Depart to Serve

And now the time has come for us to return into the world. “Let us depart in peace,” says the celebrant as he leaves the altar, and this is the last commandment of the liturgy. We must not stay on Mount Tabor, although we know that it is good for us to be there. We are sent back. But now “we have seen the true Light, we have received the heavenly Spirit.” And it is as witnesses of this Light, as witnesses of the Spirit, that we must “go forth” and begin the never-ending mission of the church. Eucharist was the end of the journey, the end of time. And now it is again the beginning, and things that were impossible are again revealed to us as possible. The time of the world has become the time of the Church, the time of salvation and redemption. And God has made us competent, as Paul Claudel has said, competent to be His witnesses, to fulfill what He has done and is ever doing. This is the meaning of the Eucharist; this is why the mission of the Church begins in the liturgy of ascension, for it alone makes possible the liturgy of mission.

—Alexander Schmemann, For the Life of the World, 45-46

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Emmanuel! (19)

Yes, Christmas is a feast for children, not just because of the tree that we decorate and light, but in the much deeper sense that children alone are unsurprised that when God comes to us on earth, He comes as a child.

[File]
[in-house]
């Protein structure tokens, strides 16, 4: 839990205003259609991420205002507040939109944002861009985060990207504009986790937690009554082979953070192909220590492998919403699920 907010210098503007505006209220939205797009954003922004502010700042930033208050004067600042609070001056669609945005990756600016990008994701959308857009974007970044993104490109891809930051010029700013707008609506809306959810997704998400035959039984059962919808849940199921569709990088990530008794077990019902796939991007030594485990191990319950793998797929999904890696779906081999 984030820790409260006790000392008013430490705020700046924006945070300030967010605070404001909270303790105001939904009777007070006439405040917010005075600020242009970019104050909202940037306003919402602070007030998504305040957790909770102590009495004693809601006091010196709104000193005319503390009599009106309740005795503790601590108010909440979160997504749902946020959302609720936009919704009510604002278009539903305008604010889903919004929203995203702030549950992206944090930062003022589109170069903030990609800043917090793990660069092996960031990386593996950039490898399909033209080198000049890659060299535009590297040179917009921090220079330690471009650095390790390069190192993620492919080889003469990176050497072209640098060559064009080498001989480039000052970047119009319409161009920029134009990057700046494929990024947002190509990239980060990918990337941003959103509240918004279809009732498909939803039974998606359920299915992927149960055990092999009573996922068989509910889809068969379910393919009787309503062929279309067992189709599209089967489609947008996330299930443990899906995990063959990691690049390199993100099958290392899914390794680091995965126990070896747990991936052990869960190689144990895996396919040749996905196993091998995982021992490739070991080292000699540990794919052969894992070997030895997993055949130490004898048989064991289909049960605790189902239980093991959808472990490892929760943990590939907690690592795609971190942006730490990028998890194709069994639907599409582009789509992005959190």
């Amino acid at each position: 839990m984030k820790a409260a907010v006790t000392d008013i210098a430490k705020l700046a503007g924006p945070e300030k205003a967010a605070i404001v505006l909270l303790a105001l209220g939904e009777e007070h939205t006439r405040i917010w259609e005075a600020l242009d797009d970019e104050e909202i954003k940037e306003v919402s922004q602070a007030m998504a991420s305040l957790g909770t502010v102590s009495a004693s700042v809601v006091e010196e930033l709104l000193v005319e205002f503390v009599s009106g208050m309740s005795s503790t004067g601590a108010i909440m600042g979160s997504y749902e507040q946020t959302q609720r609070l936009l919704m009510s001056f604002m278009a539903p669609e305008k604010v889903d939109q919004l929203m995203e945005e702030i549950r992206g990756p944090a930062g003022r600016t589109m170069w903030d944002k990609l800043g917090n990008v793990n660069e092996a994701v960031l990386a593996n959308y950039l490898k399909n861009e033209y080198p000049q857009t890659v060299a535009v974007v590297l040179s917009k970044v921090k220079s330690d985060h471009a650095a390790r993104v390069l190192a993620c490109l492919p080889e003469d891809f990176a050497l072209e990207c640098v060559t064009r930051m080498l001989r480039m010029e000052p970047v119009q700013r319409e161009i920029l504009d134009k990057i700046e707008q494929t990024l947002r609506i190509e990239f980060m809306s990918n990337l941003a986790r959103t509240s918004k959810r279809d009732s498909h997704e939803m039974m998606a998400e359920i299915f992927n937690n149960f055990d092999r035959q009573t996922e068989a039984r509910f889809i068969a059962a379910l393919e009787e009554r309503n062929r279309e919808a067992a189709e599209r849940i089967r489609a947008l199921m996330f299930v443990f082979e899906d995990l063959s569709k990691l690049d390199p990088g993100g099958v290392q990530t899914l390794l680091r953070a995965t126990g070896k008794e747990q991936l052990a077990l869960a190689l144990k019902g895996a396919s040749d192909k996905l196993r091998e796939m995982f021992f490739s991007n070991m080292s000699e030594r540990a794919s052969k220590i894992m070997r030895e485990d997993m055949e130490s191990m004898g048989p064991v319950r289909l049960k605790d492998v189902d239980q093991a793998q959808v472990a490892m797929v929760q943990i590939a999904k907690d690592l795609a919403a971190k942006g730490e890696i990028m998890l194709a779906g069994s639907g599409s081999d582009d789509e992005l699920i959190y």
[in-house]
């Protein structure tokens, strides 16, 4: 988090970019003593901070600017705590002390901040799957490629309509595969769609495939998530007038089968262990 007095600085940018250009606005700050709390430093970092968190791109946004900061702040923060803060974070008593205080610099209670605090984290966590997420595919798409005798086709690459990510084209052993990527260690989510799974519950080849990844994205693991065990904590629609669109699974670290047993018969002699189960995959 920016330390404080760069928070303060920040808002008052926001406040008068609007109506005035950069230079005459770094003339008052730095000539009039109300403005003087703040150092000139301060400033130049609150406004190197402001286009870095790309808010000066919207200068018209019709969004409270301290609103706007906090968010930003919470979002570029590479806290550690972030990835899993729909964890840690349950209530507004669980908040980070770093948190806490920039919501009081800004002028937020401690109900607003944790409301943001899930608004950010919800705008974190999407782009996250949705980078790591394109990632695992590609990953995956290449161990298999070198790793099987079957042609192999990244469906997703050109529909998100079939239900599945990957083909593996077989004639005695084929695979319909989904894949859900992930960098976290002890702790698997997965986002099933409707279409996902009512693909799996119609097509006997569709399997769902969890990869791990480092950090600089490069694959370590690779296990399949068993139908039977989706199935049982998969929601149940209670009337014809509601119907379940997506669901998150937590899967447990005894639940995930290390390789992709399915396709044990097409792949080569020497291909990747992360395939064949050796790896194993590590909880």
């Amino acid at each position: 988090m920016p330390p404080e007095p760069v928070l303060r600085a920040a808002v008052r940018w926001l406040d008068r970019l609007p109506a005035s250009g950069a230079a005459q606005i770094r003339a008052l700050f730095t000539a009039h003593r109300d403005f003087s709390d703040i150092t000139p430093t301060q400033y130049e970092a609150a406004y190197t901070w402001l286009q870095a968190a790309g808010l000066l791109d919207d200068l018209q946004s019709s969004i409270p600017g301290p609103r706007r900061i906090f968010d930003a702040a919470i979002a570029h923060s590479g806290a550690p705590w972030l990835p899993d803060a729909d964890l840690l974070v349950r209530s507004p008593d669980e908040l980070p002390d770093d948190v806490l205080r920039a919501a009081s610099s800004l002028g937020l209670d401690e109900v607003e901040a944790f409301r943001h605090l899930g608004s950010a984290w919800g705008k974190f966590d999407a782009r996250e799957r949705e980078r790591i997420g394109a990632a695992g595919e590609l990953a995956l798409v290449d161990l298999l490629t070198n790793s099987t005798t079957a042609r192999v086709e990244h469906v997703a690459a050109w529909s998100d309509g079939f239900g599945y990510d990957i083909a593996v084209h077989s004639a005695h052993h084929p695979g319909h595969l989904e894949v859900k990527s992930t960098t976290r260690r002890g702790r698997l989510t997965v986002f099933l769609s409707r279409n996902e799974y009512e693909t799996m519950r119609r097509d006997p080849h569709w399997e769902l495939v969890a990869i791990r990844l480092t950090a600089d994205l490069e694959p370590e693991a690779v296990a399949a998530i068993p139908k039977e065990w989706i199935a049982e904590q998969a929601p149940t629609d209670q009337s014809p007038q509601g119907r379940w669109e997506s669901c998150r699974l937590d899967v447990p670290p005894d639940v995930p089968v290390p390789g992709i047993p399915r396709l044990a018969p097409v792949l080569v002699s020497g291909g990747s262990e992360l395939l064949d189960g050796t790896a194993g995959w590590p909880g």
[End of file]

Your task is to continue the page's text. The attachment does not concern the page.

—Alexander Schmemann

“Homo adorans”

The first, the basic definition of man is that he is the priest. He stands in the center of the world and unifies it in his act of blessing God, of both receiving the world from God and offering it to God—and by filling the world with this eucharist, he transforms his life, the one that he receives from the world, into life in God, into communion with Him. The world was created as the “matter,” the material of one all-embracing eucharist, and man was created as the priest of this cosmic sacrament.

—Alexander Schmemann, For the Life of the World, 15

Worship in Romans (16)

The world, be it in its totality as cosmos, or in its life and becoming as time and history, is an epiphany of God, a means of His revelation, presence, and power. In other words, it not only “posits” the idea as a rationally acceptable cause of its existence, but truly “speaks” of Him and is itself an essential means both of knowledge of God [Romans 1:19-20] and communion with Him [1:21a], and to be so is its true nature and its ultimate destiny. But then worship is truly an essential act, and man an essentially worshiping being, for it is only in worship that man has the source and the possibility of that knowledge which fulfills itself as true knowledge: knowledge of God and therefore knowledge of the world—communion with God and therefore communion with all that exists. Thus the very notion of worship is based on an intuition and experience of the world as an “epiphany” of God, thus the world—in worship—is revealed in its true nature and vocation as “sacrament.”

—Alexander Schmemann, “Worship in a Secular Age,” in An Eerdmans Reader in Contemporary Political Theology, 107-8